In 1493 his supposed cousin Speusippos and academy teacher Carneades were depicted in the Chronicle of Nuremberg. Speusippos, Plato's student Theophrastus and Plato's successor Xenocrates are only mentioned in the copied texts of unreliable author Diogenes Laertius. No writings are known of teacher Arcesilaus. Arcesilaus is mentioned in the writings of Timon of Phlius, but they are also just reconstructions of lost documents. No writings are known of teacher Carneades, everything about him is derived from pupil Clitomachus who also did not leave writings. Plato supposedly was influenced by Heraclitus but he left no writings and everything about him is derived from Plato's texts.

A mosaic found in Pompeii was interpreted as a depiction of Plato's Academy.

In 1509 Rafael painted the School of Athens in the Vatican Palace of the Catholic Church with Plato (based on homosexual Leonardo da Vinci, who taught Rafael drawing in perspective), carrying a copy of Timaeus and Aristotle making the Hermetic sign As Above So Below. It also includes Giovanni Bazzi (nicknamed 'the sodomite'), Zoroaster, Ptolemy, Pythagoras, Archimedes, Euclid (holding a square, based on Bramante), Heraclitus (based on Michelangelo) and the skeptics Arcesilaus, Carneades, Pythodorus,.. It also depicts statues of Apollo and Athena.

Aristotle holds a copy of Nicomachean Ethics. The painting was commissioned by pope Julius II (Giuliano della Rovere), who also ordered the fresco's of Michelangelo at the Sistine Chapel. Julius II helped creating the Vatican Museum and rebuilding St Peter's in Rome (financed by the scam of selling indulgences) and also restoring the power of the Medici's in Florence during the Italian Wars.

The Platonic solids (geometric figures corresponding to elements) were discussed in Divina Proportione of Luca Pacioli, illustrated by Da Vinci. Da Vinci also painted Jerome, the supposed author of the Bible, a text invented by the Catholic Church in the same period, who also described a flood.

In 1525 the Medici's (pope Clement VII) built the Laurentian library at the Basilico de San Lorenzo in Florence with manuscripts of Diogenes Laertius, used as evidence of existence of Plato and his school.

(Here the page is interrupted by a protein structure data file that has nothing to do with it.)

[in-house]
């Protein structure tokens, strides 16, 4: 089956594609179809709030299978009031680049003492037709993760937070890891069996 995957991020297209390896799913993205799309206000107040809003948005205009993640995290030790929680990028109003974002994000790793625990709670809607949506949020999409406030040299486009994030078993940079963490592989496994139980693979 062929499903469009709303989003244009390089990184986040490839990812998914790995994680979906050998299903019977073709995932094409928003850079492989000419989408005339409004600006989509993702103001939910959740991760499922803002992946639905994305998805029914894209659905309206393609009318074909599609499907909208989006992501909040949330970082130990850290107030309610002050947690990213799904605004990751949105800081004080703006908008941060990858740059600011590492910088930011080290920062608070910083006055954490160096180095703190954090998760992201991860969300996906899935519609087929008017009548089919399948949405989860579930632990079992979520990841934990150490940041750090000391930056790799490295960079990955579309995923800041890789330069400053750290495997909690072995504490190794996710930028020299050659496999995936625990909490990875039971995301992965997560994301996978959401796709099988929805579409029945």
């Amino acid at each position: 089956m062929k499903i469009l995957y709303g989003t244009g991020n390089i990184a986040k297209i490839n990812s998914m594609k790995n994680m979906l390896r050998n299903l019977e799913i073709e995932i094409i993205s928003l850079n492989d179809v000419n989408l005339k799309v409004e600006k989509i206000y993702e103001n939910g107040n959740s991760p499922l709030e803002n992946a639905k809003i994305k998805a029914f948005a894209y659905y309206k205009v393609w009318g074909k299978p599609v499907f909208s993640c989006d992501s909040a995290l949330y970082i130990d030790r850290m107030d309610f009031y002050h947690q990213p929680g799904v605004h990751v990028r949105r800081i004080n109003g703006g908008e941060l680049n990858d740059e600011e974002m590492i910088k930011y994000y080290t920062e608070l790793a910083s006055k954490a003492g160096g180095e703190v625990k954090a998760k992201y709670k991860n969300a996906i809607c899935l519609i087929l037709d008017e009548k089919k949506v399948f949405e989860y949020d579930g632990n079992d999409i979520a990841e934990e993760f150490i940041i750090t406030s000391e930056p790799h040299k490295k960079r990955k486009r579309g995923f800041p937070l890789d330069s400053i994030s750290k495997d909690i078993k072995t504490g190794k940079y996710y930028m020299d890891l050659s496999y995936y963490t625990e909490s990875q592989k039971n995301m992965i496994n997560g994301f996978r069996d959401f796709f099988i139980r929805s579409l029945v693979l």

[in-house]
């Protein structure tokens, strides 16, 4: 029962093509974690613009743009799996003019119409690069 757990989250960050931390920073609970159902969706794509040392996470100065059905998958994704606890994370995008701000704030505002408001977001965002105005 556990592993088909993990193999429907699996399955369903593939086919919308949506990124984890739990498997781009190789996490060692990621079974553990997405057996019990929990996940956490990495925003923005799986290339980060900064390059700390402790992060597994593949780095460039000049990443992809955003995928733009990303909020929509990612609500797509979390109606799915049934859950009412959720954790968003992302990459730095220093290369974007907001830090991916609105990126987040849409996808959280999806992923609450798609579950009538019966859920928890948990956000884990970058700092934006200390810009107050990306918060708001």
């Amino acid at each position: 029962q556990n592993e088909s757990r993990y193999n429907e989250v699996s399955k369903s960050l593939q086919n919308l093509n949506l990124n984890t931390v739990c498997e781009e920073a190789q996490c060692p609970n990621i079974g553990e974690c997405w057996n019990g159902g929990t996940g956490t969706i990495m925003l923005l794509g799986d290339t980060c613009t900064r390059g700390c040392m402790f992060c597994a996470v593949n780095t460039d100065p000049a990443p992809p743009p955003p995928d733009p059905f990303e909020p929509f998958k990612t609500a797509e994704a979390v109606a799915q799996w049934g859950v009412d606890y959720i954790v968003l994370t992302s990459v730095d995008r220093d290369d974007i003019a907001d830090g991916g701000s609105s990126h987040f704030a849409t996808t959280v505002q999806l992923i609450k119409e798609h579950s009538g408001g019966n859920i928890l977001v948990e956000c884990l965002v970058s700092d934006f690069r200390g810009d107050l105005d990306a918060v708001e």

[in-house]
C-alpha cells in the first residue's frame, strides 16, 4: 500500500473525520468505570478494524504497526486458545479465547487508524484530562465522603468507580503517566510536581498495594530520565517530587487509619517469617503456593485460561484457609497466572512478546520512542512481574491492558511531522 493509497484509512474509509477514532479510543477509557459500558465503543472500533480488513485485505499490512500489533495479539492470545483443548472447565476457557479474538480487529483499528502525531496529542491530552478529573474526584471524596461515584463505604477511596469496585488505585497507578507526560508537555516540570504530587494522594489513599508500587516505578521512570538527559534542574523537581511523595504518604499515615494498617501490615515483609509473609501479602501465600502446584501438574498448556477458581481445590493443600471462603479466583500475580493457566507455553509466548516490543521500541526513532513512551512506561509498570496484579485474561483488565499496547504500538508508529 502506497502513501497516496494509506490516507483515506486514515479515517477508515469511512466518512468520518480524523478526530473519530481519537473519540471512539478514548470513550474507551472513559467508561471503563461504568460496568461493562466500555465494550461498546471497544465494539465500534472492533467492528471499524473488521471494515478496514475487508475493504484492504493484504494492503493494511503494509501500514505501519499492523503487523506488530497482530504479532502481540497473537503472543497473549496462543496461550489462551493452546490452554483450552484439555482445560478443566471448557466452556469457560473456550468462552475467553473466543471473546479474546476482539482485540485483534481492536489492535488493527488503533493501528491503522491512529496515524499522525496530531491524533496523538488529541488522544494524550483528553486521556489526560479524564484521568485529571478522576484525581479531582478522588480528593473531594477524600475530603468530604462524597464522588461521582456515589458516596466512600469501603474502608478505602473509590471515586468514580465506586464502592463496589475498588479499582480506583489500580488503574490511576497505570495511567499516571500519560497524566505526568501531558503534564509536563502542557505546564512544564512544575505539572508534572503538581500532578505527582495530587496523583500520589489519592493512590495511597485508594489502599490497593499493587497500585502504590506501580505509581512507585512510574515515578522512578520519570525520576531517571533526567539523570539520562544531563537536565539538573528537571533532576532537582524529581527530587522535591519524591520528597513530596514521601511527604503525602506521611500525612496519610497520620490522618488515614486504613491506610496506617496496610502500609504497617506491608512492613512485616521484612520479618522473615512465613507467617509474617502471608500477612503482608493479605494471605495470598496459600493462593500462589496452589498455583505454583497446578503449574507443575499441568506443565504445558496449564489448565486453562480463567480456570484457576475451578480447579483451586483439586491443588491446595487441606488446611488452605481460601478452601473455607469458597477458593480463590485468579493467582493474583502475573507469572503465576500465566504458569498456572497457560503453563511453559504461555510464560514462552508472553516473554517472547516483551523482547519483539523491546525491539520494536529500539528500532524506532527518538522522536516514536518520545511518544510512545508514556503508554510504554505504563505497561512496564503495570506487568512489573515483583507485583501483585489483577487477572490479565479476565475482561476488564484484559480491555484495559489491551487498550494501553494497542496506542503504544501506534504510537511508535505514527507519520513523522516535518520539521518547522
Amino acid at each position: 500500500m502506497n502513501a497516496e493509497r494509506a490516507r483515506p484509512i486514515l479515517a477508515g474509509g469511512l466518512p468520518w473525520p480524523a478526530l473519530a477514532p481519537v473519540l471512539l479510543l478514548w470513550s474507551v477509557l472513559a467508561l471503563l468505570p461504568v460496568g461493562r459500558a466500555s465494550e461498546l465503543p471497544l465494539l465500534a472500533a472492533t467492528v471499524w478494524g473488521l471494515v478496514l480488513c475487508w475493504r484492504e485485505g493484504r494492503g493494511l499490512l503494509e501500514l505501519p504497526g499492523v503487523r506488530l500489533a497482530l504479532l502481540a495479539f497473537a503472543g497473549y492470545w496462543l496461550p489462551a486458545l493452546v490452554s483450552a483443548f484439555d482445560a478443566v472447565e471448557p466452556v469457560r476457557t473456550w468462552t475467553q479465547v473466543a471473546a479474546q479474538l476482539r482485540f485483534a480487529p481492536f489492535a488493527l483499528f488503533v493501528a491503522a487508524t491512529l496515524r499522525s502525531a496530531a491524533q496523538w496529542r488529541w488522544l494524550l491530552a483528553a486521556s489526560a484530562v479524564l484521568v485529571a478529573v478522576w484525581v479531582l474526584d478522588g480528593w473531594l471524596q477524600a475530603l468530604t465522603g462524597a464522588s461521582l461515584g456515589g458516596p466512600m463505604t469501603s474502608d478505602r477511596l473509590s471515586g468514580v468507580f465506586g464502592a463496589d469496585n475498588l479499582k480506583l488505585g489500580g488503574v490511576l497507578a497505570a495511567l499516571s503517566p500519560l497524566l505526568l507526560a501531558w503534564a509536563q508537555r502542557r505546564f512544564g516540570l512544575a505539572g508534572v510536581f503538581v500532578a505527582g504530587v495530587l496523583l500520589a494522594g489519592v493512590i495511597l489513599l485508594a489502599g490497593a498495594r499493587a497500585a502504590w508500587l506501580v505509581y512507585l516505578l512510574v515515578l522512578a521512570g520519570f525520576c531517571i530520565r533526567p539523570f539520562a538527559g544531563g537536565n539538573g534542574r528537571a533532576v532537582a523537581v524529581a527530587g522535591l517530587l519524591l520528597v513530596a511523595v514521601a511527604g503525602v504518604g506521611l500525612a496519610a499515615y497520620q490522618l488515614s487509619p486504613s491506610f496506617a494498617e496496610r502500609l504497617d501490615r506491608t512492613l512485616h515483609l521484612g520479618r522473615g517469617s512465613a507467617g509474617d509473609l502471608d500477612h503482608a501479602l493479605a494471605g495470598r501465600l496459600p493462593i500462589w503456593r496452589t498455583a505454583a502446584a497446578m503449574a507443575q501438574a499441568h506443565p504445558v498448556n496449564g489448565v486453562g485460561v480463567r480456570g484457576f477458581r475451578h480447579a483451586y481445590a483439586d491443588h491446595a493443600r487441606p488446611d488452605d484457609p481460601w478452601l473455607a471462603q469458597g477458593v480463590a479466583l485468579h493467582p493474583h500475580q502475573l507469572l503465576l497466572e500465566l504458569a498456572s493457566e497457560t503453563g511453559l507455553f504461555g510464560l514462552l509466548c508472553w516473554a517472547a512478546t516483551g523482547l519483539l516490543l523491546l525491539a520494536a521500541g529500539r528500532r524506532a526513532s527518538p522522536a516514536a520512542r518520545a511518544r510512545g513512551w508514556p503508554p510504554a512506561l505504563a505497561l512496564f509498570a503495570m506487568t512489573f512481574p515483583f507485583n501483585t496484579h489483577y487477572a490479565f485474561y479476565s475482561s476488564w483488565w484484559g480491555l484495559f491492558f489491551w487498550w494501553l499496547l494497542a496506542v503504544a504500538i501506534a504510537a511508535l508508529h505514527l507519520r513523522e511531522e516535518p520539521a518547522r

In 1540 Michael Coxie painted the allegory of the cave as court painter of Charles V Habsburg.

The master-craftsman (Great Architect of the Universe) became a theme in freemasonry.

In the modern era texts attributed to Plotinus and Proclus were labelled neo-Platonists. The only information about Plotinus and his teacher Ammonius Sakkas comes from the texts of Porphyry.

The death of Socrates was the subject of a painting of neo-classicist Jean-Jacques Louis David.

Henry More coined the term 'fourth dimension' and started a Platonist movement at Cambridge University.

George Grote (University of London) wrote Plato and Other Companions of Socrates and Plato's Doctrine Respecting the Rotation of Earth.

Plato translator FM Cornford married the granddaughter of Charles Darwin. Friedrich Nietzsche wrote about Plato in Twilight of the Idols.

Plato was discussed in Bertrand Russell's History of Western Philosophy. His teacher Alfred North Whitehead called western philosophy a footnote to Plato.

John D Turner translated the Nag Hammadi library and wrote Sethian Gnosticism and the Platonic Tradition. Manuscripts of Plato's text are kept in the Sackler Library of Oxford, which originated in the collection of mason Elias Ashmole.

Graham Hancock uses the Timaeus of Plato to spread disinfo about Atlantis.

Gnostic and Platonic themes are found in the work of Philip K Dick.

References to the One, the allegory of the cave and the oracle of Apollo in Delphi were used in gnostic movie The Matrix of Warner Bros with Keanu Reeves, Laurence Fishburne and Carrie-Anne Moss.

Medici

Julius II